The ‘Roman Well’ is located in the southwest part of the Upper Town within Kalemegdan fortress, though in truth the well really isn’t Roman, at all.
More likely is that it was actually built in the 18th century by the Austrians and that the name could be connected to their ambition to be considered as the inheritors of the great Roman Empire, or as the holders of the title of the Holy Roman Emperor, a confusing title which came after the actual Roman empire and referred to the ruler of the Germanic lands. (There are in fact real Roman wells in Belgrade. One is located below the courtyard of the Russian Embassy in Vracar, and one of the former tram turntable in Zvezdara, and a third in the square between Faculty of Philosophy and Captain Misa building also called Njegos Square.)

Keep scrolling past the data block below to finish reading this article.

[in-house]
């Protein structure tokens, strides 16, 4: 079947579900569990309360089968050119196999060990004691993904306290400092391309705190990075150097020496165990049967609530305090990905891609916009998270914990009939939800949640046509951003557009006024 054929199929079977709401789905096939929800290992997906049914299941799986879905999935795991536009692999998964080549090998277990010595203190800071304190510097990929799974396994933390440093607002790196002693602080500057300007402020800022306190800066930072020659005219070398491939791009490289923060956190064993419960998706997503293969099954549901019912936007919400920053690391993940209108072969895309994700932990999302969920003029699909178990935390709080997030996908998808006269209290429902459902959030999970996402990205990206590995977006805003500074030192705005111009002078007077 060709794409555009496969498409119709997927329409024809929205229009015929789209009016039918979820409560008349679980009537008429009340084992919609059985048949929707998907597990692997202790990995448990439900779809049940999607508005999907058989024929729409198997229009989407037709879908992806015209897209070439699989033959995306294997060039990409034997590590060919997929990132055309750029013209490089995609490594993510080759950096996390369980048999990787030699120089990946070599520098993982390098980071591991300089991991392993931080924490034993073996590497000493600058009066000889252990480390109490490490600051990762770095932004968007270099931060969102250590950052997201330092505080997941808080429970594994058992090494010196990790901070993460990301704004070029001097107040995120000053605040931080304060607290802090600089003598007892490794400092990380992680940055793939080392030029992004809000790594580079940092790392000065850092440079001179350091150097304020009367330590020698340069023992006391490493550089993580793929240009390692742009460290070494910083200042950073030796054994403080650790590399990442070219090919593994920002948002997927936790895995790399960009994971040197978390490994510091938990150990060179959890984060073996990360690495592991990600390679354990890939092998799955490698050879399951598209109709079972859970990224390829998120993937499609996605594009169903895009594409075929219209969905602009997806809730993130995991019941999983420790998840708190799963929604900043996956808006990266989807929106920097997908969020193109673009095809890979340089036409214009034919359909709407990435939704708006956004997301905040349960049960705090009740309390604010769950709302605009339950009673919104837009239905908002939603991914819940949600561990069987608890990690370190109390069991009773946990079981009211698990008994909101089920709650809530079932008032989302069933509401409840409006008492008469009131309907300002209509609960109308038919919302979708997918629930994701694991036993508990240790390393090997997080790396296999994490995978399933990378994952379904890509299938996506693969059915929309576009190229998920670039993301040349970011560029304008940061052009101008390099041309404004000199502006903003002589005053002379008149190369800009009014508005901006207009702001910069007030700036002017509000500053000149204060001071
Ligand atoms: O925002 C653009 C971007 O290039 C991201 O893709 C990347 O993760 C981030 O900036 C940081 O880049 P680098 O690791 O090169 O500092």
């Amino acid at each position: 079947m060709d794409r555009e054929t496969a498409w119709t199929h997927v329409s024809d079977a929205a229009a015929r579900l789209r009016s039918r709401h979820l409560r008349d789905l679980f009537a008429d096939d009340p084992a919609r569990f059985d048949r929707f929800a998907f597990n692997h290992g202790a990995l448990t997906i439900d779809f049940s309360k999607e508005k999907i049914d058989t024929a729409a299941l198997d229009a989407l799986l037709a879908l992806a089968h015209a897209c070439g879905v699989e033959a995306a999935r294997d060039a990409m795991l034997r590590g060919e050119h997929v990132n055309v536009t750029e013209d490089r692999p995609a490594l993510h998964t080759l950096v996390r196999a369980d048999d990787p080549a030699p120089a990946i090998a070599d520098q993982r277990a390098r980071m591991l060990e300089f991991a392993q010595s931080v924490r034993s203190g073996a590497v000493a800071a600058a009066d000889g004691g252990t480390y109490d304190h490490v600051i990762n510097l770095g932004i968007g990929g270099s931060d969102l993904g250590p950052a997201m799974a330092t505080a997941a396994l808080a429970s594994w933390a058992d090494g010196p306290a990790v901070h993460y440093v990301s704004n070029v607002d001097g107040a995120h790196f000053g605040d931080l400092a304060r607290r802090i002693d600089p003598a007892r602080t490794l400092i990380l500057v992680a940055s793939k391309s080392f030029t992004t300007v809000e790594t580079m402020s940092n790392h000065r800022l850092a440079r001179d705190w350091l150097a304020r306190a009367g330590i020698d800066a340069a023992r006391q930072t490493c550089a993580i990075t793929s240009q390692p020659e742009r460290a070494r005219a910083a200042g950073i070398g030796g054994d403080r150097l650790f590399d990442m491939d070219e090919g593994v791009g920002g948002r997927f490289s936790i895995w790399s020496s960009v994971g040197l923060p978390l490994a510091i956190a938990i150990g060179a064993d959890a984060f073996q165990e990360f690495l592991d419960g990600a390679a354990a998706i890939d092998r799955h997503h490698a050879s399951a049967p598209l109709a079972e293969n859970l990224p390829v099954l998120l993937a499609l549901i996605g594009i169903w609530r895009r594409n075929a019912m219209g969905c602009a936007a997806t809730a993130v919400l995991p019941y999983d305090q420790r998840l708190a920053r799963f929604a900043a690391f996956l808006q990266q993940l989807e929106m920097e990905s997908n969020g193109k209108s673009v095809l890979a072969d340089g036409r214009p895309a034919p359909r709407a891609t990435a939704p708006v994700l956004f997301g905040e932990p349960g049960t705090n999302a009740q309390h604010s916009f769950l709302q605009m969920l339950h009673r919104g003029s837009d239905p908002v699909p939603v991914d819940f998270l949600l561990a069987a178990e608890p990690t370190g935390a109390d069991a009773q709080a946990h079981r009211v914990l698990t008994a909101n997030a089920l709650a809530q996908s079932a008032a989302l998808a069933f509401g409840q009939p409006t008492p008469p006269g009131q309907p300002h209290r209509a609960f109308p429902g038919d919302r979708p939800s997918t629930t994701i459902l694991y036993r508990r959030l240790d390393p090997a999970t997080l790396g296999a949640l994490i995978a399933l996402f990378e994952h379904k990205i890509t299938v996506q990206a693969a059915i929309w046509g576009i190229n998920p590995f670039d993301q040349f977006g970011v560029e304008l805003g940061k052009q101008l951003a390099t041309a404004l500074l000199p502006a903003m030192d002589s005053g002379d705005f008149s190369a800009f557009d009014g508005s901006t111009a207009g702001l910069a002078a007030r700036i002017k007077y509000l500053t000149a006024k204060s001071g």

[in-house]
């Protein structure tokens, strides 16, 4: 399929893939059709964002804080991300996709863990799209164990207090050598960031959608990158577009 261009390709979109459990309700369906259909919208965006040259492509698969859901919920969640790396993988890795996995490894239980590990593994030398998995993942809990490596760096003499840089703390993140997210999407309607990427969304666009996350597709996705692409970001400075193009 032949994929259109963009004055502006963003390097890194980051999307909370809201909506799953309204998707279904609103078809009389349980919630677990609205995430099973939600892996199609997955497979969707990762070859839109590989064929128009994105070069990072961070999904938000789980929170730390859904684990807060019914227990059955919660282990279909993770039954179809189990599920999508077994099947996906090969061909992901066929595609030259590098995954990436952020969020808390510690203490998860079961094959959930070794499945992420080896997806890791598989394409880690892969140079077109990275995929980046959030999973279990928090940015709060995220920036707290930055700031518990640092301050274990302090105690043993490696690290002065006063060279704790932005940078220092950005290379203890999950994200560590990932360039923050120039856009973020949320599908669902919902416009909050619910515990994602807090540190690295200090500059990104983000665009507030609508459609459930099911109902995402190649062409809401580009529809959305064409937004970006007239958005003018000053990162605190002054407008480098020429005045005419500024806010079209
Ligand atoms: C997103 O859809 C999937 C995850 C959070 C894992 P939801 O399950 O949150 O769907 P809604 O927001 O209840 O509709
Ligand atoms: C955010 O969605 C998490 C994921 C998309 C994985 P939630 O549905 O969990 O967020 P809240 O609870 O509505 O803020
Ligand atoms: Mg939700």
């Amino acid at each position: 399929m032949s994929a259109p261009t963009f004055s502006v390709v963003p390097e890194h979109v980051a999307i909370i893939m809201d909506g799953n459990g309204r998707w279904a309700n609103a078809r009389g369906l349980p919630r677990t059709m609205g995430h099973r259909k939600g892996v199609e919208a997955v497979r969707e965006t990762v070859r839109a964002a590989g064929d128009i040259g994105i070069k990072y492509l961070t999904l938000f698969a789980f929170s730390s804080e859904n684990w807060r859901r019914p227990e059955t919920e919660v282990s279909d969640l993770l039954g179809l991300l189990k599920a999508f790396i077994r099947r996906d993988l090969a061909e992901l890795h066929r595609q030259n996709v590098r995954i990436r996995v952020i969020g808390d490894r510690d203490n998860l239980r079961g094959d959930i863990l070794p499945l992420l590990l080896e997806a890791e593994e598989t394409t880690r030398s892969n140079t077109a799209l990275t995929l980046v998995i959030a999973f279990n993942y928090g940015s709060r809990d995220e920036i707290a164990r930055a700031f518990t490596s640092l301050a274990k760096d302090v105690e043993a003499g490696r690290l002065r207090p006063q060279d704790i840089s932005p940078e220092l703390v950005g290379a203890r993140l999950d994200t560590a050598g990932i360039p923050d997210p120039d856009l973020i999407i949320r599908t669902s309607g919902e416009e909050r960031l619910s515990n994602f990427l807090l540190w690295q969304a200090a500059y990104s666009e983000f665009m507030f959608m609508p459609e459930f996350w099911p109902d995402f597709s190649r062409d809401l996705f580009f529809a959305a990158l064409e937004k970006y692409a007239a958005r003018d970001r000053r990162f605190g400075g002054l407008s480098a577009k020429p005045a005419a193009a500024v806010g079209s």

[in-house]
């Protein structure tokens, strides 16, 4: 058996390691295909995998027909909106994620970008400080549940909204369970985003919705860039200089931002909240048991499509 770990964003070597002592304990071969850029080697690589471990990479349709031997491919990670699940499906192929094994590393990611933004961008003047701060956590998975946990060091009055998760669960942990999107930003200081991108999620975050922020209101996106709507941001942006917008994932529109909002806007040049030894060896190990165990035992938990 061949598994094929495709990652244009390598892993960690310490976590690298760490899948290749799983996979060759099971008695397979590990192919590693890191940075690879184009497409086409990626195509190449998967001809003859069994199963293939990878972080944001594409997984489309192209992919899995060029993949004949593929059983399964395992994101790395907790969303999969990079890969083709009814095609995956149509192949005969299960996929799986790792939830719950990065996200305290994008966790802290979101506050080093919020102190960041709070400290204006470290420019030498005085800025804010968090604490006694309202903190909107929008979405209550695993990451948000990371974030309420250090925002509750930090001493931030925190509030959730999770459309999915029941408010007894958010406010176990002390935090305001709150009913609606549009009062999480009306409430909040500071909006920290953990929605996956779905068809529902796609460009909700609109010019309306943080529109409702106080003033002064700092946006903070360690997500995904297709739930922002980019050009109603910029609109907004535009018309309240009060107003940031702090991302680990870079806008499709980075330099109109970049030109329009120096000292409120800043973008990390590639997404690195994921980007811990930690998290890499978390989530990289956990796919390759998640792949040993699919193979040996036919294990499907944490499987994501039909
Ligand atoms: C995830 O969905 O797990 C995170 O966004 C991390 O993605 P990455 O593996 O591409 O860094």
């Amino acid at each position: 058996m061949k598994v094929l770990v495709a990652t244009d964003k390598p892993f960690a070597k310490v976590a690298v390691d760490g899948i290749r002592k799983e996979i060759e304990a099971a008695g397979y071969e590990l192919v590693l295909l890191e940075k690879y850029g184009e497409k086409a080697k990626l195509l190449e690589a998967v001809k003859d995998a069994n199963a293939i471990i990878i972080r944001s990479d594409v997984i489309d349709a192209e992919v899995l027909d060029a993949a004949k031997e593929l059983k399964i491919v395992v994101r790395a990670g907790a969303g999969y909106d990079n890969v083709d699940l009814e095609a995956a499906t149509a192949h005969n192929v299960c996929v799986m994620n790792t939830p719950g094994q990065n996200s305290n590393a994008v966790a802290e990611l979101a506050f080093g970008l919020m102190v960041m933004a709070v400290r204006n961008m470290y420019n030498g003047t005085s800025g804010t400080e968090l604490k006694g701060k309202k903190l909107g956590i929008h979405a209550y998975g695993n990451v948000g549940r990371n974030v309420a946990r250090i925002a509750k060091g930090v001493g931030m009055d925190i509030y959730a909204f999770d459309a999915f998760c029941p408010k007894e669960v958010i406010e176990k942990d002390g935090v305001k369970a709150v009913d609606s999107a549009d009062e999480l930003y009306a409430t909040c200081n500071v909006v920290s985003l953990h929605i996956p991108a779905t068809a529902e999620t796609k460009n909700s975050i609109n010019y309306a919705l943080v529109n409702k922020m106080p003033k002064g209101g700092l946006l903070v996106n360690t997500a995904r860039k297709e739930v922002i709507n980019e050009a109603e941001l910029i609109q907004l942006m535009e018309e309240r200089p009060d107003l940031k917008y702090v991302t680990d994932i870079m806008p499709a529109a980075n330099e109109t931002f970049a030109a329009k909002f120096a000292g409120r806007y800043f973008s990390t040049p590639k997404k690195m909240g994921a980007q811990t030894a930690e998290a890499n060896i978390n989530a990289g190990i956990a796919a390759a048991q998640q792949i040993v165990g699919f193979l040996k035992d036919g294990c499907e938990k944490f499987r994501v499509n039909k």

According to the official story, the well was built during the Austrian reconstruction of the Belgrade Fortress in order to provide water for the army, between 1717 and 1732. Unfortunately, the digging proved to be futile and that might have changed its purpose, the well serving as a dungeon from then on. (Or more specifically it would have been, in French terms an “oubliette,” or “forgotten place,” a hole where prisoners were thrown in and forgotten about.)
The well was examined in detail in 1940, at which point the research team determined that it doesn’t connect to the river Sava, but was instead being filled with surface water from the Upper Town.
The notoriety of the ‘Roman Well’ comes from the many tales and legends of prisoners being thrown down the hole throughout the Belgrade history. The latest case was surprisingly recent when in 1954 a mentally ill man killed his wife and threw her body down the well.
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